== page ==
Congress Passes FAA Reauthorization Bill
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Sunday, June 16, 2024
Congress Passes FAA Reauthorization Bill

Congress Passes FAA Reauthorization Bill

Homepage USPA
Thursday, May 16, 2024

On May 15, Congress passed the Federal Aviation Administration Reauthorization Bill. Over the last year, you have likely seen USPA’s call to action asking for members to reach out to their representatives and voice their opposition to draft language in the bill related to skydiving. This was a qualified success: The final bill does include sport parachuting language, but it was far less damaging than what was originally sought by Senator Schatz, who introduced the Air Tour and Sport Parachuting Safety Act in 2020. This initial bill called for mandating three specific National Transportation Safety Board recommendations from 2008. The FAA previously rejected these recommendations, citing a lack of data demonstrating their effectiveness in improving safety. 

The final bill, instead of mandating new rules, establishes the creation of an Aviation Rulemaking Committee (ARC) under the FAA's authority. This committee will be tasked with reviewing and developing findings and recommendations for enhancing sport parachute safety. The ARC process prioritizes a data-centric approach. This allows the FAA to analyze recent safety data to identify trends and potential areas for improvement. By basing recommendations on concrete evidence, the FAA can propose targeted safety enhancements with a stronger foundation. 

The legislation has been reduced to two specific areas the ARC must consider: 

  • Aircraft Maintenance and Inspection Programs: The committee will evaluate the effectiveness of implementing FAA-approved programs that consider minimum equipment standards based on engine manufacturer recommendations (service bulletins and service information letters) for time between overhauls and component life limits. 

  • Pilot Training and Proficiency: The ARC will examine initial and annual recurrent training and proficiency checks for pilots conducting parachute operations. These checks should address operation-specific and aircraft-specific weight and balance calculations, preflight inspections, emergency and recovery procedures and parachutist egress procedures for each aircraft type flown. 

The bill ensures that industry parachute operators and organizations like USPA will have representation on the ARC, and the committee must consider safety recommendations submitted by USPA. 

The FAA Reauthorization Bill establishes a clear timeline: 

1. Aviation Rulemaking Committee Formation (Estimated Timeframe, 3-6 Months) 

Following the bill's passage, the FAA will initiate the process of forming the ARC. This will involve identifying qualified representatives, including parachute operations, organizations such as USPA and, potentially, safety experts. Once assembled, the committee will establish its operating procedures and define a clear work plan for the review. 

2. ARC Review and Recommendation Development (Estimated Timeframe, 18-24 Months) 

The core function of the ARC will be to comprehensively analyze safety data related to sport parachuting operations. This data can come from various sources, including accident reports, incident databases and safety studies conducted by industry organizations. By analyzing trends and identifying areas with a higher risk of incidents, the ARC can develop targeted recommendations for improving safety. This phase may also involve public comment periods and consultations with relevant stakeholders.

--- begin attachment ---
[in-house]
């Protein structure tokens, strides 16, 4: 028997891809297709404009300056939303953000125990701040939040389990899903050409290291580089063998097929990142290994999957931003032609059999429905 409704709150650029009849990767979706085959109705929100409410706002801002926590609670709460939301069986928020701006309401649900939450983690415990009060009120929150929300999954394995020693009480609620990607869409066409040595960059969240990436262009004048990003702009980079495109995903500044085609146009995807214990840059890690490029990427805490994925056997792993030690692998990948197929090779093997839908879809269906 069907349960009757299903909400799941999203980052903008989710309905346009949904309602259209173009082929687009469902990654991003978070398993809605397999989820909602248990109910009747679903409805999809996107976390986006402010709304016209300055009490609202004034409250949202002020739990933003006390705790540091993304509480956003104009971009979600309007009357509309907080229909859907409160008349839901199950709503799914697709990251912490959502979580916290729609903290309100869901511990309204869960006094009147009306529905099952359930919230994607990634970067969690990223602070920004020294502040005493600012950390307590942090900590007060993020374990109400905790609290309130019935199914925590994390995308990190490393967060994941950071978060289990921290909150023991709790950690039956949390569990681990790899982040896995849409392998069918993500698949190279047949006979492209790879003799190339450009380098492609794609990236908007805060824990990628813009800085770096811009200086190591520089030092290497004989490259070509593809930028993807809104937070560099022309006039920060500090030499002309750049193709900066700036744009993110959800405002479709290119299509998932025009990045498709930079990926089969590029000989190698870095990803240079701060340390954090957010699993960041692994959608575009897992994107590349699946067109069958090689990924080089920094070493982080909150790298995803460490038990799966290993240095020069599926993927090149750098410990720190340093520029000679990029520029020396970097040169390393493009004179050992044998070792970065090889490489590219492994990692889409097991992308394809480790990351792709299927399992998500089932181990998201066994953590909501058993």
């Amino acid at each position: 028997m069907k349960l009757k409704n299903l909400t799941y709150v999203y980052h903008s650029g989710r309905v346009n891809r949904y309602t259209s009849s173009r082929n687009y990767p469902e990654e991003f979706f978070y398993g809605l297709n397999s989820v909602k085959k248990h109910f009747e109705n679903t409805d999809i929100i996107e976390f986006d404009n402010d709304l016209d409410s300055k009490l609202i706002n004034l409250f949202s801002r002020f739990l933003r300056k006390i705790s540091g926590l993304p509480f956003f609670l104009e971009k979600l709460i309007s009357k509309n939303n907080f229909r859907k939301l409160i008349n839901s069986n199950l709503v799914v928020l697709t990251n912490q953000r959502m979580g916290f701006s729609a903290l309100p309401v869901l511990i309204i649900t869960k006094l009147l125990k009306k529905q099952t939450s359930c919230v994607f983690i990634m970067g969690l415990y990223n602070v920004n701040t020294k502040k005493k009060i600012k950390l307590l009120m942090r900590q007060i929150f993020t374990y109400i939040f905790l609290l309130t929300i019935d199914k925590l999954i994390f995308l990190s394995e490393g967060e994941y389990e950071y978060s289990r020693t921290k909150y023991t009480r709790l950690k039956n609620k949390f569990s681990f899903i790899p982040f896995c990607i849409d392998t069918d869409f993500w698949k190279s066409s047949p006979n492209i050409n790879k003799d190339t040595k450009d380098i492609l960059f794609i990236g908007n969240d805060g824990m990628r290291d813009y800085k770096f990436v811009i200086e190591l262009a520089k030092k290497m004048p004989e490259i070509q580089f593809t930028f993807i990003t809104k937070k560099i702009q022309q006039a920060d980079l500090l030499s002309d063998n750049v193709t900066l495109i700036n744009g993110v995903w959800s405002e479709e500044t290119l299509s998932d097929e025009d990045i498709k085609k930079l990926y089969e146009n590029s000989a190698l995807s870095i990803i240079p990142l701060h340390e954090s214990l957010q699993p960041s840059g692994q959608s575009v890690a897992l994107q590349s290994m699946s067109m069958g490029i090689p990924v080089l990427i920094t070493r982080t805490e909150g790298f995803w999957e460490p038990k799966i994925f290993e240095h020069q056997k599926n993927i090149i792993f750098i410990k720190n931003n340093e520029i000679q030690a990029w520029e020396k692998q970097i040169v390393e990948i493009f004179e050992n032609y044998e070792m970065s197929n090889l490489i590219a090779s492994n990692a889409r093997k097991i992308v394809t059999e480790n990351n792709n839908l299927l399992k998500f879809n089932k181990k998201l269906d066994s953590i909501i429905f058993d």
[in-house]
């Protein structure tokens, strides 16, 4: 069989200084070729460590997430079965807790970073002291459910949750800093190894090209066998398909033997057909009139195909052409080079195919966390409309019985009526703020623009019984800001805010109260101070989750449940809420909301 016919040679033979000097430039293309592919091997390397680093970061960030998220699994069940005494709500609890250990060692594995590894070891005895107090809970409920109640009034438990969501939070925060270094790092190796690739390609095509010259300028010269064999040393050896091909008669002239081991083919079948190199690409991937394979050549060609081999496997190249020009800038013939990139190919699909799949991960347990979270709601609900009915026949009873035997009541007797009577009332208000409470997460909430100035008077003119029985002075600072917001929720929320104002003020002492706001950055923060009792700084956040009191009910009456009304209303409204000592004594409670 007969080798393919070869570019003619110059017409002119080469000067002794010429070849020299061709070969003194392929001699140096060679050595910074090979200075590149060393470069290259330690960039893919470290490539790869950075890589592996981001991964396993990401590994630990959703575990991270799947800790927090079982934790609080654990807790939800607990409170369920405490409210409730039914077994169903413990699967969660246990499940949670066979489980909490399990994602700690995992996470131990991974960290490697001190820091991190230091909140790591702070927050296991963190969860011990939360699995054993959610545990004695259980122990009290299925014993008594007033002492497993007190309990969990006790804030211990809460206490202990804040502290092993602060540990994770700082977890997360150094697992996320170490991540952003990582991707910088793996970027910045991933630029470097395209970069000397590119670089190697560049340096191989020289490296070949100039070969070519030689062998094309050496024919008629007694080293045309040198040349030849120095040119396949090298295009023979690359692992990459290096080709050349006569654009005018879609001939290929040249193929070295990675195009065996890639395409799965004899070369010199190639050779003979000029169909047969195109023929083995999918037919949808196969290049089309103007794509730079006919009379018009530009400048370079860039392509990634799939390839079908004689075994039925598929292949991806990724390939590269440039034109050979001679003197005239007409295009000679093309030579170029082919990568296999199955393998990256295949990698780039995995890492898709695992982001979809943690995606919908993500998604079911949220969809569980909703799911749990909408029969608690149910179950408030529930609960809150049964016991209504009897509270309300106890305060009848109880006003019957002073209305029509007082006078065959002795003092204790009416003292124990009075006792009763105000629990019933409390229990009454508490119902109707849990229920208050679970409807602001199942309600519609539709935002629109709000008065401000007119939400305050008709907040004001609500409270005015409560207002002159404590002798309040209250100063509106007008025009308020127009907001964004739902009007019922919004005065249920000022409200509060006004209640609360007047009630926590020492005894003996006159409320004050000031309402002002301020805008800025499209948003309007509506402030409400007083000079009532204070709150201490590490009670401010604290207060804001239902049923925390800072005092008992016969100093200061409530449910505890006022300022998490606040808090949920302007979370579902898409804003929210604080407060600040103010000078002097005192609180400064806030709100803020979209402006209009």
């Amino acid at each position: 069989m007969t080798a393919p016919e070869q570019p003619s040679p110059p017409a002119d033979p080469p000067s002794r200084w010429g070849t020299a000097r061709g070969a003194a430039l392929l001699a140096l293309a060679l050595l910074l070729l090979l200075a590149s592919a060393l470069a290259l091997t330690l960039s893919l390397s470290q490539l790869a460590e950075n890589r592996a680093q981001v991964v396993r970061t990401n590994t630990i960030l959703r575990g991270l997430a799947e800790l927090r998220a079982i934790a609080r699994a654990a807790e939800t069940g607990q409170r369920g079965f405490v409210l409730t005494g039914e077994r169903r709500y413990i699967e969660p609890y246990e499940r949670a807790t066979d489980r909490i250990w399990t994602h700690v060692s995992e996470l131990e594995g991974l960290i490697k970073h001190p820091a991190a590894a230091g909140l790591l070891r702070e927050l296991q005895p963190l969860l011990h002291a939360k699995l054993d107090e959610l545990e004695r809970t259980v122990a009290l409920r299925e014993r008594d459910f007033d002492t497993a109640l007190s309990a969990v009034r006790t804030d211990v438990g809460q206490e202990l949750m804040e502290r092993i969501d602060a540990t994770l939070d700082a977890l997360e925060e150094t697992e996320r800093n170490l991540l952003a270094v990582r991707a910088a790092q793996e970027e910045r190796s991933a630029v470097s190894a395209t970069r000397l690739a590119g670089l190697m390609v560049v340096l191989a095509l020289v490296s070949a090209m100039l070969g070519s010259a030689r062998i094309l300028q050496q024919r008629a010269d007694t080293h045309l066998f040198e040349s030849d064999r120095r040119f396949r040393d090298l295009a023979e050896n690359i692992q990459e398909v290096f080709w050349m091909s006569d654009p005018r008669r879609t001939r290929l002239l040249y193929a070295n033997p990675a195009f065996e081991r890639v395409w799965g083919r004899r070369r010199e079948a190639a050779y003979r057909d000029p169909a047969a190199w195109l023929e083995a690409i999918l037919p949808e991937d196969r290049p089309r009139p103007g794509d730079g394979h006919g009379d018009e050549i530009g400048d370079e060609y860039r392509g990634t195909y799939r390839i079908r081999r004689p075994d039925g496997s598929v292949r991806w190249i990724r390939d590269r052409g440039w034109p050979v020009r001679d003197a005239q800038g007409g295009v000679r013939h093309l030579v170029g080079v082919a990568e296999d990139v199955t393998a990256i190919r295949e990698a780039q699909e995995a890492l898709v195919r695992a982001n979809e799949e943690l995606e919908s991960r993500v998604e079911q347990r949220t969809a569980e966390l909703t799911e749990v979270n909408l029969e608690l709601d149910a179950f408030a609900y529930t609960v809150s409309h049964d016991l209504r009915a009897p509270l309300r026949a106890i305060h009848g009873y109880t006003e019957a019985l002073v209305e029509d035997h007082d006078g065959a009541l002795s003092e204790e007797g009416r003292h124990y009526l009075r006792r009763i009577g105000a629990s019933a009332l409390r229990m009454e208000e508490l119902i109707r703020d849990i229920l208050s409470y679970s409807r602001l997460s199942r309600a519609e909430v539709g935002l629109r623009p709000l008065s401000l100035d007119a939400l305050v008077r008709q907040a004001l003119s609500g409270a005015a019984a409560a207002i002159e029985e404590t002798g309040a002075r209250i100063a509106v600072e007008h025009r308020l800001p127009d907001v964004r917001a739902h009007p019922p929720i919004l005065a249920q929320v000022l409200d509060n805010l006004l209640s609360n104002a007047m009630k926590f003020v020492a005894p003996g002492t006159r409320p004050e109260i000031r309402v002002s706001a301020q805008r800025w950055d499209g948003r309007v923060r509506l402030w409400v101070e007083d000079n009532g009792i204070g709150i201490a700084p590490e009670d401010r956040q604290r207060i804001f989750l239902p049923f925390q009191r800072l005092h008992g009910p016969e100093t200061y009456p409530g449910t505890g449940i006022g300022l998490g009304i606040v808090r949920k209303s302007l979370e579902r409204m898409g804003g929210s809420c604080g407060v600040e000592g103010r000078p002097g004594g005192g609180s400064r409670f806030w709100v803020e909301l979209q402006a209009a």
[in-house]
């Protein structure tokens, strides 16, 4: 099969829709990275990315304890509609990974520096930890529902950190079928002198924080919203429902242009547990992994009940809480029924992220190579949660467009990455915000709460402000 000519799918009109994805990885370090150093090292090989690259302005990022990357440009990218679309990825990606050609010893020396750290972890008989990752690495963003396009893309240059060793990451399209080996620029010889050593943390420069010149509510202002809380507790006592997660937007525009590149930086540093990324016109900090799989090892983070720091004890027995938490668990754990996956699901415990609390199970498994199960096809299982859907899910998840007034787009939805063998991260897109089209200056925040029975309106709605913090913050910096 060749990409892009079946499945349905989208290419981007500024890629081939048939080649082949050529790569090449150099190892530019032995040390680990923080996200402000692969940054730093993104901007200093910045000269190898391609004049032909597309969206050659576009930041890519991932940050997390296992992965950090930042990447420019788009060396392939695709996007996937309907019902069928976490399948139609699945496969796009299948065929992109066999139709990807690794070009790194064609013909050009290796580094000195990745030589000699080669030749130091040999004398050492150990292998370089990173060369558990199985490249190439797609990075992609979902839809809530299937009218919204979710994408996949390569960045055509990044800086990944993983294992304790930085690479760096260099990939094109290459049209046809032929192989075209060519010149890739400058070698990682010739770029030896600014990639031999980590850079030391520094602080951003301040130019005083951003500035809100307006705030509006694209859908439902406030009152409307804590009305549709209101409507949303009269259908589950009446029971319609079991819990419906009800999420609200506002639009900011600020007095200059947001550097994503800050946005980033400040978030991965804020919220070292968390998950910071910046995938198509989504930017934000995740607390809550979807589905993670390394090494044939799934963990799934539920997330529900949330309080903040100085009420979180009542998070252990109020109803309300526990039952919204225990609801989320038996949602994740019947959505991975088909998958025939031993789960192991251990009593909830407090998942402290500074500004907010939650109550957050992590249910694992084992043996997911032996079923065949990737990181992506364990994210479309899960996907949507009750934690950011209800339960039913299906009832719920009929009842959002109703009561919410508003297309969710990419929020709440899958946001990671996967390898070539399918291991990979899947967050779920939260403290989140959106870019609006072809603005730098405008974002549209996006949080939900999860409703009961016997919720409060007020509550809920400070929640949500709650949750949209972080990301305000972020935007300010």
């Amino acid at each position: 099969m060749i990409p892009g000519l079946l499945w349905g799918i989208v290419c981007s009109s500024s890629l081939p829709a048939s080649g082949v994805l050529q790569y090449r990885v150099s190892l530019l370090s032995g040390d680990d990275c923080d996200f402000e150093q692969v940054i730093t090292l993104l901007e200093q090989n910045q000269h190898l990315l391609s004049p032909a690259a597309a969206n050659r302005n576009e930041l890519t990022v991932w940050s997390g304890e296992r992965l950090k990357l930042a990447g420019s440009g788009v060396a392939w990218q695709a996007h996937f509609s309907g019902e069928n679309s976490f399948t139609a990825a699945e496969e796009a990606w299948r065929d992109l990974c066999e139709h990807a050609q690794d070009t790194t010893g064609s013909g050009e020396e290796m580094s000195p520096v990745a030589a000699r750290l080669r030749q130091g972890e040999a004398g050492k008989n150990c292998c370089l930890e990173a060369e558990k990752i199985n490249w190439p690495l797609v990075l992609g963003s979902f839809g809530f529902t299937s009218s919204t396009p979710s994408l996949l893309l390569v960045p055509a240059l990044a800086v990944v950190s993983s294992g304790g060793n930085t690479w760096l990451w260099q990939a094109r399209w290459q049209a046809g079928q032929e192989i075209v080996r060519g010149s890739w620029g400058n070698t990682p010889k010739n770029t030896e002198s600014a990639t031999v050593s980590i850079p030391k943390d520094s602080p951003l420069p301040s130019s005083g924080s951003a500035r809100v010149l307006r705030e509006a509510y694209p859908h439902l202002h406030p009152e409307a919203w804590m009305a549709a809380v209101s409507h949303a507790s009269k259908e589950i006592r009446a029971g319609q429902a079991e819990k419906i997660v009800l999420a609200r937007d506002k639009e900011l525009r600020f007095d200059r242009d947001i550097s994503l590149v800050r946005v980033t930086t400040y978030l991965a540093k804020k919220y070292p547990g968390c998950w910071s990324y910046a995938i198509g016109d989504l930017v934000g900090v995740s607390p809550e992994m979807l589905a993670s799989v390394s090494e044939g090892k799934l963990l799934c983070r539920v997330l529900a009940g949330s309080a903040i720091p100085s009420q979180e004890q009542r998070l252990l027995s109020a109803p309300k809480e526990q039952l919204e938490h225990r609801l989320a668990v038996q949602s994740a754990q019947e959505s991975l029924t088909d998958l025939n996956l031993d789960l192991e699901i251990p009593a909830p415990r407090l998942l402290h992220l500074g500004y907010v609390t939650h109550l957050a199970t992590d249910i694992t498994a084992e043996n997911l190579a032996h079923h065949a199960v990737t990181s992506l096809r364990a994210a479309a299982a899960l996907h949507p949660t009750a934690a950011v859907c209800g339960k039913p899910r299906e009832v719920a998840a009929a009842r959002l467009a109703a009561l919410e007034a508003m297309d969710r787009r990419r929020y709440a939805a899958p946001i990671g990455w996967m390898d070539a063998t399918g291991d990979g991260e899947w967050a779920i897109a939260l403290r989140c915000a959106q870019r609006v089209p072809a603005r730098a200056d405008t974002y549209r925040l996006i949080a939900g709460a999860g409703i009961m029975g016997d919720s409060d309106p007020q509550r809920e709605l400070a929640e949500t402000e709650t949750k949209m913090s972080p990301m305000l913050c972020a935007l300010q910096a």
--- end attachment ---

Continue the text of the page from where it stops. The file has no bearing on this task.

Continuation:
3. FAA Report to Congress (Estimated Timeframe, 3-6 Months) 

Once the ARC completes its review and finalizes its recommendations, the FAA will have 36 months from the bill's passage to submit a report to Congress. This report will detail the ARC's findings, including any data-driven safety concerns identified. It will also present the specific recommendations developed by the committee for enhancing sport parachuting safety. Furthermore, the FAA will outline its planned course of action based on the ARC's input. This could include proposing new regulations, implementing non-regulatory safety initiatives or a combination. 

4. Potential Rulemaking (Estimated Timeframe, Variable) 

If the FAA proposes new regulations based on the ARC's recommendations, a separate rulemaking process will be initiated. This process typically involves further public comment periods, economic analyses and potential revisions to the proposed rules. The timeframe for implementing any new regulations can vary depending on the complexity of the proposed changes and any potential revisions required based on public feedback. 

These are estimated timeframes, and the actual timeline for each step may vary. However, the 36-month window outlined in the bill provides a clear framework for the process.  

USPA remains committed to working closely with the FAA throughout the ARC process and will insist on the selection of qualified industry representatives to ensure the committee understands the real-world practices and challenges sport parachute operators face. USPA will provide safety expertise and data resources for the ARC's review to help guarantee only relevant safety considerations are thoroughly examined. We will strongly advocate for the ARC to base its recommendations on proven best practices. This data-driven approach will help ensure that any changes are truly effective in improving safety. Our goal is to protect the interests of the sport by engaging with the ARC and the FAA so that any proposed regulations balance safety enhancements with the continued growth and enjoyment of sport parachuting. 

 

Michael Knight | D-22804
USPA Director of Government Relations

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